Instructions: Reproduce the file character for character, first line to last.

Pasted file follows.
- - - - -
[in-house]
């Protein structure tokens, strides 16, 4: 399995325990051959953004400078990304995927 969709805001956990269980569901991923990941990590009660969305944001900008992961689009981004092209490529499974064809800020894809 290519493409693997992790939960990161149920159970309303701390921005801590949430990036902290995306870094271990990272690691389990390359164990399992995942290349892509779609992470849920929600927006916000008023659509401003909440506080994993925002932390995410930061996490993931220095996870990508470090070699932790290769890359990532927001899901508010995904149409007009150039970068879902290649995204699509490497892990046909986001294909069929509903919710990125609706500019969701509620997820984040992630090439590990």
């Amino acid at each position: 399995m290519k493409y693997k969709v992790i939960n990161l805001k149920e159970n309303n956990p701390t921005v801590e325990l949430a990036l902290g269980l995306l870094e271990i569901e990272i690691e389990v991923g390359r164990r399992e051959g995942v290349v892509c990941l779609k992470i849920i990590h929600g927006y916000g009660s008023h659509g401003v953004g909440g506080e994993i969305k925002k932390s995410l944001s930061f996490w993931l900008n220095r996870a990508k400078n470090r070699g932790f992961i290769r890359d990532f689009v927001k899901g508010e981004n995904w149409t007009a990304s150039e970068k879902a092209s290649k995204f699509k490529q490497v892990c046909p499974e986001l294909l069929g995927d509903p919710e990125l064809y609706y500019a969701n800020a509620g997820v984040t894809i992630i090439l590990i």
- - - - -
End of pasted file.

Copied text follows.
[in-house]
């Protein structure tokens, strides 16, 4: 399995325990051959953004400078990304995927 969709805001956990269980569901991923990941990590009660969305944001900008992961689009981004092209490529499974064809800020894809 290519493409693997992790939960990161149920159970309303701390921005801590949430990036902290995306870094271990990272690691389990390359164990399992995942290349892509779609992470849920929600927006916000008023659509401003909440506080994993925002932390995410930061996490993931220095996870990508470090070699932790290769890359990532927001899901508010995904149409007009150039970068879902290649995204699509490497892990046909986001294909069929509903919710990125609706500019969701509620997820984040992630090439590990």
């Amino acid at each position: 399995m290519k493409y693997k969709v992790i939960n990161l805001k149920e159970n309303n956990p701390t921005v801590e325990l949430a990036l902290g269980l995306l870094e271990i569901e990272i690691e389990v991923g390359r164990r399992e051959g995942v290349v892509c990941l779609k992470i849920i990590h929600g927006y916000g009660s008023h659509g401003v953004g909440g506080e994993i969305k925002k932390s995410l944001s930061f996490w993931l900008n220095r996870a990508k400078n470090r070699g932790f992961i290769r890359d990532f689009v927001k899901g508010e981004n995904w149409t007009a990304s150039e970068k879902a092209s290649k995204f699509k490529q490497v892990c046909p499974e986001l294909l069929g995927d509903p919710e990125l064809y609706y500019a969701n800020a509620g997820v984040t894809i992630i090439l590990i």